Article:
Your network devices and applications don't operate in a vacuum. They process high-speed, multi-protocol traffic,...
interoperating with other devices and applications. They all have vulnerabilities that can be exploited, degrade performance or cause crashes. Ixia, one of a handful of vendors that simulate real-world traffic to conduct torture tests, has introduced IxDefend, its first product designed specifically for security.
"We can simulate hundreds of thousands of subscribers with real-world traffic and real-world subscriber modeling," said Anupam Sahai, Ixia's vice president of marketing. "We simulate real-time conditions around how the traffic is consumed and modeled to make it more realistic."
Ixia shares the high-performance testing market with products from vendors, such as Karalon, Spirent Communications plc., Mu Security and BreakingPoint Systems Inc. These heavyweights are not just souped-up vulnerability assessment scanners or exploitation tools (Metasploit creator H.D. Moore is security research director at BreakingPoint). They beat up their targets under real-world, enterprise-level traffic loads to expose flaws in network and security devices and applications. Depending on the product, they use a variety of techniques to bring out the worst in their targets: databases of known exploits; protocol fuzzing to throw unusual values to try to impact or crash applications; transformation engines to evade detection, and traffic load generators to see what the target can take.
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Product review: Mu-4000 Security Analyzer: The Mu-4000 is a traffic generation, testing and test-monitoring tool focused on creating network attack patterns and illegitimate traffic, and measuring their impact on target machines.
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Product review: BreakingPoint Systems' BPS-1000: BreakingPoint Systems' BPS-1000 is designed to test network equipment under gigabit loads of legitimate and exploit traffic to measure performance, traffic leakage, packet dropping and stability.
IxDefend operates on the premise that vulnerabilities are typically exploited by manipulating network protocols at all levels, which can mean everything from user input to specific packet structures. It uses what Ixia calls "intelligent fuzzing," pounding the application or device with traffic that targets packet data unit (PDU) fields, the structure of protocol messages and sequence to expose and exploit flaws and trigger problems.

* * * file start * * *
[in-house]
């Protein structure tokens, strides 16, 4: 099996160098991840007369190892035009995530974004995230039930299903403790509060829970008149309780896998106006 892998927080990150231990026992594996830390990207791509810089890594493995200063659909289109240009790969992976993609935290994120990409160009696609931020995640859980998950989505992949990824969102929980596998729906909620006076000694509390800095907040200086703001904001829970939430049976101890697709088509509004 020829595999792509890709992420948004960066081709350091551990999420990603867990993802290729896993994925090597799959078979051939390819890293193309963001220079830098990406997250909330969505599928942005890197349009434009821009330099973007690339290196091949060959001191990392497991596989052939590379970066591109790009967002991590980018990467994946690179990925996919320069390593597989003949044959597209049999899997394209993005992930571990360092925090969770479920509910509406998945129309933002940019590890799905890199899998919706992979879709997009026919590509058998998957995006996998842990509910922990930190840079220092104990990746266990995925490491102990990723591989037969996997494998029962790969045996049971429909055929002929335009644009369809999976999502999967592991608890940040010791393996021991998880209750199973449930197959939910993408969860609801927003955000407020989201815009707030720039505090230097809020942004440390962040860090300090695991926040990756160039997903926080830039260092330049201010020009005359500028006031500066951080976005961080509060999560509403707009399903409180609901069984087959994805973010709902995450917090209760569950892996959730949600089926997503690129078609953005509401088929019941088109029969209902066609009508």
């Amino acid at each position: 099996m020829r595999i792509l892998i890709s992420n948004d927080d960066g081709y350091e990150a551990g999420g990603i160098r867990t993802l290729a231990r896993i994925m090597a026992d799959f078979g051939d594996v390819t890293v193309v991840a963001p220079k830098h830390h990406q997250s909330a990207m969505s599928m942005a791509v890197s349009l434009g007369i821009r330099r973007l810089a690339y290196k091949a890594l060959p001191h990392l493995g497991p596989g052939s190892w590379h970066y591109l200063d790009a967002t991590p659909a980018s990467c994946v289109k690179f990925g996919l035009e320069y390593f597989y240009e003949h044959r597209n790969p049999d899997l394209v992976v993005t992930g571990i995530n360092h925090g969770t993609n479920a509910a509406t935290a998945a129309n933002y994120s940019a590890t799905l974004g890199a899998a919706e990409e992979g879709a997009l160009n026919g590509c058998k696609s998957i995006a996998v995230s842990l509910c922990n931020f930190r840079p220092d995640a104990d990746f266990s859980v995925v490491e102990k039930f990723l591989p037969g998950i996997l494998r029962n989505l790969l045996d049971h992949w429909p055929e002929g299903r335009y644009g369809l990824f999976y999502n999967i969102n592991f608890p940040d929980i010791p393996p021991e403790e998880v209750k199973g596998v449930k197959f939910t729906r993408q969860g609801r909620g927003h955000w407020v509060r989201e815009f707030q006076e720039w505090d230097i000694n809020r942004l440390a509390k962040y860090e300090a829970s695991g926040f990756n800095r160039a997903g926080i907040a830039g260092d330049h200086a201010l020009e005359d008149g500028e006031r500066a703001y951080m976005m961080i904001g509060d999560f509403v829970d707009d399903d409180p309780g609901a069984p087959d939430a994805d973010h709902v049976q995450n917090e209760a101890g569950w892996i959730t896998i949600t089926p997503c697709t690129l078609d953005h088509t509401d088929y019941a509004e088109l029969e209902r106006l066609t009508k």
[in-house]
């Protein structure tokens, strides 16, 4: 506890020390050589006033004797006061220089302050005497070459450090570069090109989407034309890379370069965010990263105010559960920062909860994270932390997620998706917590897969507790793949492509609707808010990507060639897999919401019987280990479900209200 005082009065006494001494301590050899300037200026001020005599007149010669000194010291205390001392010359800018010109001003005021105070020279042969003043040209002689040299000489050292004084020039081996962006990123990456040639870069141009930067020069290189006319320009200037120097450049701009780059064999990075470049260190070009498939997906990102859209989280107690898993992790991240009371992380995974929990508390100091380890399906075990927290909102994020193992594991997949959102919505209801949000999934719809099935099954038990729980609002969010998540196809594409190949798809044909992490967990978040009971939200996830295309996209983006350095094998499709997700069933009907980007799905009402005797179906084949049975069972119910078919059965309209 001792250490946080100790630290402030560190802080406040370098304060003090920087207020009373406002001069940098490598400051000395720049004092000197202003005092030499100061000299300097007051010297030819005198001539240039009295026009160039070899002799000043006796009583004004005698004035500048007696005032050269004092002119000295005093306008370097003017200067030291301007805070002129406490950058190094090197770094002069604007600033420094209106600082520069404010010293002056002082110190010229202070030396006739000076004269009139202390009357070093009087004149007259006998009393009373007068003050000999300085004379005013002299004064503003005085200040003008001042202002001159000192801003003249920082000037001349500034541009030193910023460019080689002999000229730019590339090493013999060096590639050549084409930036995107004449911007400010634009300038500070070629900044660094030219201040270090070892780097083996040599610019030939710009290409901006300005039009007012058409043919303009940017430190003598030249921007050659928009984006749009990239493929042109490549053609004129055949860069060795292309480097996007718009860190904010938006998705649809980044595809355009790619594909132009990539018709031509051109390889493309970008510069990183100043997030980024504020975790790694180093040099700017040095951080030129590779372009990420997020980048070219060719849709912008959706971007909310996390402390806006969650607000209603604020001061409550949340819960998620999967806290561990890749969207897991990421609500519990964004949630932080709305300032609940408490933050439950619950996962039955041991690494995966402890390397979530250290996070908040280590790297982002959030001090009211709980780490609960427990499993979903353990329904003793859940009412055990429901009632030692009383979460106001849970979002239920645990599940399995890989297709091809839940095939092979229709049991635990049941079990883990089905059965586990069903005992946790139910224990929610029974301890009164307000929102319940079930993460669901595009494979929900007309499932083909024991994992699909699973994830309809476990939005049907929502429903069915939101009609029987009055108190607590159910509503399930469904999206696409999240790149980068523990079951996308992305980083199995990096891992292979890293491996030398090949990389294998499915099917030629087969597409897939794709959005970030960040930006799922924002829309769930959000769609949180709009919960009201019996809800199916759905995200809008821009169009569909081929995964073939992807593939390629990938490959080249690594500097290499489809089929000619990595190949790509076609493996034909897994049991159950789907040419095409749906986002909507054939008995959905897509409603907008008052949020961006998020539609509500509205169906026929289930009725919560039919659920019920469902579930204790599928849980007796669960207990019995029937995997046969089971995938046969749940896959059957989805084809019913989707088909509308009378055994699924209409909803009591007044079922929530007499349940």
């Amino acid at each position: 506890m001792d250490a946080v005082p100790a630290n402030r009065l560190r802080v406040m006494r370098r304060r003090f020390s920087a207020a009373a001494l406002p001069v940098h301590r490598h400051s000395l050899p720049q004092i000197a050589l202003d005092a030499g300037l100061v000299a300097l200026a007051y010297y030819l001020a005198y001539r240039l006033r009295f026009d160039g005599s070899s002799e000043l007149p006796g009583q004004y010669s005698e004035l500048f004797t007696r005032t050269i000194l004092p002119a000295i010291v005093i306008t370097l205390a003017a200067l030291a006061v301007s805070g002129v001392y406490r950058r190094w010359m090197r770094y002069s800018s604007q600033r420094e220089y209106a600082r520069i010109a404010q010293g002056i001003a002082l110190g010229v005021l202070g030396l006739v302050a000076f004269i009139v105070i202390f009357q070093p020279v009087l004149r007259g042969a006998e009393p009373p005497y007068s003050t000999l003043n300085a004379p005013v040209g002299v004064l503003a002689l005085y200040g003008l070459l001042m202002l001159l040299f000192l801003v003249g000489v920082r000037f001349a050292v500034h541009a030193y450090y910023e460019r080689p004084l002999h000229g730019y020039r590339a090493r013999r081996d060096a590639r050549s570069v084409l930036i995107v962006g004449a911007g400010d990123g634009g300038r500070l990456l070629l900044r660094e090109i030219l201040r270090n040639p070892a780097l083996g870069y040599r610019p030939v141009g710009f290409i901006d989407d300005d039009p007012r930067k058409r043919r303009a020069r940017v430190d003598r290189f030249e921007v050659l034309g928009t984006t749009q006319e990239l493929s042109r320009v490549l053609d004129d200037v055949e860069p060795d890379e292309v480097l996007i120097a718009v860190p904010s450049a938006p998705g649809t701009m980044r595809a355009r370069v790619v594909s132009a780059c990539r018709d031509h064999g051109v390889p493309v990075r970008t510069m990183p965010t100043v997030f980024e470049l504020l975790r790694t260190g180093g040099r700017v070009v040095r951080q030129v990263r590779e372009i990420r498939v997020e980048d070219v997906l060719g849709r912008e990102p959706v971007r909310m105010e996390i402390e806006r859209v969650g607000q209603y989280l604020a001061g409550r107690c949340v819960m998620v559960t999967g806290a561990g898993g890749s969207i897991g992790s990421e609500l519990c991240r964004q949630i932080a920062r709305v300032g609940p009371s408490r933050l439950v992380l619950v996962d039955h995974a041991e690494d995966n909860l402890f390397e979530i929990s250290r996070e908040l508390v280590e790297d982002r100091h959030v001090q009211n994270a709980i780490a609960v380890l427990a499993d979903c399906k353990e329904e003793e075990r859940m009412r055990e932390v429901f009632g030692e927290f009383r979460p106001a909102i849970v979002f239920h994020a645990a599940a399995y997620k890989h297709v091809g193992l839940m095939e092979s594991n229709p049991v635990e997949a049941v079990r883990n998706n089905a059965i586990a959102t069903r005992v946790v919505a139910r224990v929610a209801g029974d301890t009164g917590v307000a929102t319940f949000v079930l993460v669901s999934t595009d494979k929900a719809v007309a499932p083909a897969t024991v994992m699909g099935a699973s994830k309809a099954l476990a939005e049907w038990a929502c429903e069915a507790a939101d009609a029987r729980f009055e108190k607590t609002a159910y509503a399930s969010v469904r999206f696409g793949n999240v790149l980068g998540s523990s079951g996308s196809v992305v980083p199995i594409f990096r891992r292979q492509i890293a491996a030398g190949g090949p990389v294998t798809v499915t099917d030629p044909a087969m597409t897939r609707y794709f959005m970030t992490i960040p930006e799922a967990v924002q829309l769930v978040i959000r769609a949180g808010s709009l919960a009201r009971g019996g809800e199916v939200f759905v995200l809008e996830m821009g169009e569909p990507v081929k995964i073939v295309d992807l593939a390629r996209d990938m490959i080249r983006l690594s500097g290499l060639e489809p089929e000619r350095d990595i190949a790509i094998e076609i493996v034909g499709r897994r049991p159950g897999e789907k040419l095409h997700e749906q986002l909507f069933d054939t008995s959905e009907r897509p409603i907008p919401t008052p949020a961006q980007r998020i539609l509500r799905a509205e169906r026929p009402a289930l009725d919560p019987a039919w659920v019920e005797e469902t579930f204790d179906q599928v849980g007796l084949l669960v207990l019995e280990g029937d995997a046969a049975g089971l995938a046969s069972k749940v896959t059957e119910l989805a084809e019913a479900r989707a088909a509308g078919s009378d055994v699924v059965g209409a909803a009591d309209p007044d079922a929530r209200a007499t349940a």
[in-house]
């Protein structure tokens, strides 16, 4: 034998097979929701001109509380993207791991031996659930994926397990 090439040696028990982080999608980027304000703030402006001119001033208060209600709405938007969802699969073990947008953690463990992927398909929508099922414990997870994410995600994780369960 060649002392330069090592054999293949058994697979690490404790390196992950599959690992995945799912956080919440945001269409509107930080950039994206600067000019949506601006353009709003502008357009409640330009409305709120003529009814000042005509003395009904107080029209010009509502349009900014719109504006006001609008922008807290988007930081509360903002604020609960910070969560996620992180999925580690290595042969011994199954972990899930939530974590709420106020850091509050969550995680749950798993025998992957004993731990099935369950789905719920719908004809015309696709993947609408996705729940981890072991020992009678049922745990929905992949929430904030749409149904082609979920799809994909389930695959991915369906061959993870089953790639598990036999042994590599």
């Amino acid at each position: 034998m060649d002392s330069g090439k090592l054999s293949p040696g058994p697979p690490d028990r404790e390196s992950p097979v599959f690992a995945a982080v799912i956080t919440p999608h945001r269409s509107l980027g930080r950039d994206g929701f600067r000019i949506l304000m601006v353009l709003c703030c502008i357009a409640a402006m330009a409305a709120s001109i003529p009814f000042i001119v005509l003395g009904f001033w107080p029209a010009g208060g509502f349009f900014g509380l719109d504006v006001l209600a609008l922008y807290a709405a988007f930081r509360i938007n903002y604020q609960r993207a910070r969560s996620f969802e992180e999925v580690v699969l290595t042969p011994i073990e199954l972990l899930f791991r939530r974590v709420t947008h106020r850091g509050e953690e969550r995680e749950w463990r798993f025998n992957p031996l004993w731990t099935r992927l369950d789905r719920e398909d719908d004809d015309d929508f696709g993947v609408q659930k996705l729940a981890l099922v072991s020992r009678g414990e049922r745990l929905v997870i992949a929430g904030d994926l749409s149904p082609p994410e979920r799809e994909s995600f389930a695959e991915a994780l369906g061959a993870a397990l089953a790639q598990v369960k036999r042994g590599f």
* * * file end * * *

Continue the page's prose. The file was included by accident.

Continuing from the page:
IxDefend includes four test bundle options, with more, including data center testing, expected:
- Routing – essential core and LAN routing
- Core Internet – TCP, UDP, IP, address resolution and essential Internet services
- VPN – virtual private network and secure Web access
- Network Management – Internet and security clients and servers
Key target markets are network equipment manufacturers, service providers -- who want to assure customers that they can meet SLA requirements without data loss or downtime -- and, increasingly, enterprises.
"Enterprises, especially financial enterprises, can use the tool to troubleshoot security loopholes or to make sure mission-critical applications, such as voice over IP, stay up and running," said Sahai. Enterprises can also use Ixia products to conduct vendor evaluation tests before committing to purchases.
IxDefend can run on a PC with no particular requirements, but for true production-level load testing, you can use it with Ixia's IxNetwork and IxLoad products on its XM2 Chassis, a 32-port beast. IxNetwork performs Layer 2-3 performance tests; IxLoad does the same for Layer 4-7. In addition, IxANVL provides protocol conformance and interoperability testing.
"Ixia helps identify mismatches in configuration, when you have a Juniper router, Cisco router and a firewall, because they're slightly different and humans make mistakes," said Eric Ogren, founder and principal analyst of the Ogren Group. "You need end-to-end testing of performance and conformance to catch that in a multi-vendor network, because you have to go through multiple networks, through complicated paths between the user, the application and the back-end database."
Products from companies like Mu and BreakingPoint are ideal for pounding devices to reveal vulnerabilities under stress. Ixia's combination of tools is particularly well-suited to how target devices and apps will perform in a complex network environment."If you want to test one network appliance, go to something like Mu," said Ogren. "Stick it in a room and hammer it. If you want to go end-to-end, the same approach from Ixia makes a lot of sense."